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The terraced fishing village of Gardenstown

Next stop- our most anticipated of the day and tour- the small handsome village of Pennan. The hotel and telephone box were featured in the film local hero (you may remember we found the beaches last week on the west coast) and finding the village was every bit as exciting as we’d hoped! Again, it was a very steep drive down, with three hairpins and a tight negotiation round the hotel itself, but even this was exciting as the drive down also features in the film! The village is gorgeous and although the weather was changeable we loved our visit here! We didn’t go to the pub- mainly because dogs weren’t allowed, but the interior scenes were filmed elsewhere- this and the frosty welcome we received when nipping our heads through the door meant we didn’t mind missing a pint here.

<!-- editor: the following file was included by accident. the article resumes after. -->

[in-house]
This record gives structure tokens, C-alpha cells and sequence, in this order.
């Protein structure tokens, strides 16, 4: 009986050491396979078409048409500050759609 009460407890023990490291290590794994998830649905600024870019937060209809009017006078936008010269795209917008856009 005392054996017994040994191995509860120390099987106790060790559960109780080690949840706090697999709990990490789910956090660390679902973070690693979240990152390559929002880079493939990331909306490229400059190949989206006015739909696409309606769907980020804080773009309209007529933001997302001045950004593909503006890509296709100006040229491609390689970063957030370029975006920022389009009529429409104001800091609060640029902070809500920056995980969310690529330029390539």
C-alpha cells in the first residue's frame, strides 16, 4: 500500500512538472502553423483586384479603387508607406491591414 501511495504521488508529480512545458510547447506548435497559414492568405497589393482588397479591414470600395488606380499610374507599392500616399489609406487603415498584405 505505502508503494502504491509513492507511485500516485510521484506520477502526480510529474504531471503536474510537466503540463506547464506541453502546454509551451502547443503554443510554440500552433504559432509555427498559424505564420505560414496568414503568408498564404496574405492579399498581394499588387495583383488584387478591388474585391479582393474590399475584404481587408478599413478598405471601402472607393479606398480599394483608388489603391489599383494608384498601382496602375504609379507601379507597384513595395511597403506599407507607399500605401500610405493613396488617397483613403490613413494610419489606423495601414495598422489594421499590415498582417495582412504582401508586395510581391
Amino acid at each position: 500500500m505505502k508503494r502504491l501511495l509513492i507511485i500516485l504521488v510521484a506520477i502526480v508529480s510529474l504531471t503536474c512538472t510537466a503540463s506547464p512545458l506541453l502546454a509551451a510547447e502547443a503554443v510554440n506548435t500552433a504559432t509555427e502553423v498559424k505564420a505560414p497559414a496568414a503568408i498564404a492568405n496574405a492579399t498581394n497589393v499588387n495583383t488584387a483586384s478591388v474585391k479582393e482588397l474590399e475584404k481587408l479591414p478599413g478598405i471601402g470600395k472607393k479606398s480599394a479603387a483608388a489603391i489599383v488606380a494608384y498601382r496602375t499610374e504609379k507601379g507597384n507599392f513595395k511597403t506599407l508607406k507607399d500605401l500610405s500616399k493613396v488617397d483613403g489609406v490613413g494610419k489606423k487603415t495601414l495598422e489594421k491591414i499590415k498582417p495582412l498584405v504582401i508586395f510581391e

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Pennan

After a quick lunch, and a careful drive back up the steep road to the main road, we headed to Fraserburgh- home to the first lighthouse, Kinnaird Head, that The Northern Lights society introduced in the 1700s. It’s unusual in that it’s built into the structure of 16th century Fraserburgh Castle. Although the original lighthouse is now “retired”- a new automatic one lights up the shores these days- there is an excellent visitors centre and lighthouse museum, plus you can have a tour of the old lighthouse. We absolutely loved it- for a very reasonable £6 each we spent almost an hour in the museum, and another 45 minute on a particularly interesting tour of the lighthouse.

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Trying on the light keepers uniform!

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Looking at the different methods in which the lights work.

Once on the tour (we were lucky to be the only ones as it was the last tour of the day) we were taken right up to the very top- and shown the light, how it worked and even allowed to go into the light room where the lens was. Unfortunately the high winds meant we couldn’t go on the roof (90mph gust had been recorded the hour before!!) but we were allowed on the balcony where we had a great view.